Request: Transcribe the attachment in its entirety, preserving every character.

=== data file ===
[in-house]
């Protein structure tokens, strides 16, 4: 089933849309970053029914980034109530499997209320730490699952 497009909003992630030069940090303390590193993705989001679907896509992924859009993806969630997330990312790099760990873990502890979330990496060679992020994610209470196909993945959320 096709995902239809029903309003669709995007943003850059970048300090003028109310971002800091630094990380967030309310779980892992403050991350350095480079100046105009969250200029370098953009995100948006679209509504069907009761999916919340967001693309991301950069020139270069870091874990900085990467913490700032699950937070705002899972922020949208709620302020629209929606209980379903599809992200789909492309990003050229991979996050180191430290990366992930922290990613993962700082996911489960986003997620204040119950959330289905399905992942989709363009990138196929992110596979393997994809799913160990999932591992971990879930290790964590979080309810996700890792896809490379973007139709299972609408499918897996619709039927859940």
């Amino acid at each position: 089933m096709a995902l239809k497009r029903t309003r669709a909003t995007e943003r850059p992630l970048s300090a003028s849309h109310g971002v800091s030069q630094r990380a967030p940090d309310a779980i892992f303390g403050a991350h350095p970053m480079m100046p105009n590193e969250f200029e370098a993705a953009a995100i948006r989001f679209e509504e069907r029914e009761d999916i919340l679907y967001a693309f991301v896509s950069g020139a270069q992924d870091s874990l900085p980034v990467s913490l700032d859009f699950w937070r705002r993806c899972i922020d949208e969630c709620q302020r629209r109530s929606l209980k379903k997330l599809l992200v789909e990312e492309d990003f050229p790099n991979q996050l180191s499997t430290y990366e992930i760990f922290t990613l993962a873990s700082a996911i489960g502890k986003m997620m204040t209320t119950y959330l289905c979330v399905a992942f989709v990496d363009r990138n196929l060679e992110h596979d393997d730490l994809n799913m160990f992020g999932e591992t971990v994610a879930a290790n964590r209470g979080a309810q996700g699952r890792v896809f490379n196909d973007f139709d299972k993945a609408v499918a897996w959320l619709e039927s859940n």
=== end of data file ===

[in-house]
């Protein structure tokens, strides 16, 4: 089933849309970053029914980034109530499997209320730490699952 497009909003992630030069940090303390590193993705989001679907896509992924859009993806969630997330990312790099760990873990502890979330990496060679992020994610209470196909993945959320 096709995902239809029903309003669709995007943003850059970048300090003028109310971002800091630094990380967030309310779980892992403050991350350095480079100046105009969250200029370098953009995100948006679209509504069907009761999916919340967001693309991301950069020139270069870091874990900085990467913490700032699950937070705002899972922020949208709620302020629209929606209980379903599809992200789909492309990003050229991979996050180191430290990366992930922290990613993962700082996911489960986003997620204040119950959330289905399905992942989709363009990138196929992110596979393997994809799913160990999932591992971990879930290790964590979080309810996700890792896809490379973007139709299972609408499918897996619709039927859940």
């Amino acid at each position: 089933m096709a995902l239809k497009r029903t309003r669709a909003t995007e943003r850059p992630l970048s300090a003028s849309h109310g971002v800091s030069q630094r990380a967030p940090d309310a779980i892992f303390g403050a991350h350095p970053m480079m100046p105009n590193e969250f200029e370098a993705a953009a995100i948006r989001f679209e509504e069907r029914e009761d999916i919340l679907y967001a693309f991301v896509s950069g020139a270069q992924d870091s874990l900085p980034v990467s913490l700032d859009f699950w937070r705002r993806c899972i922020d949208e969630c709620q302020r629209r109530s929606l209980k379903k997330l599809l992200v789909e990312e492309d990003f050229p790099n991979q996050l180191s499997t430290y990366e992930i760990f922290t990613l993962a873990s700082a996911i489960g502890k986003m997620m204040t209320t119950y959330l289905c979330v399905a992942f989709v990496d363009r990138n196929l060679e992110h596979d393997d730490l994809n799913m160990f992020g999932e591992t971990v994610a879930a290790n964590r209470g979080a309810q996700g699952r890792v896809f490379n196909d973007f139709d299972k993945a609408v499918a897996w959320l619709e039927s859940n």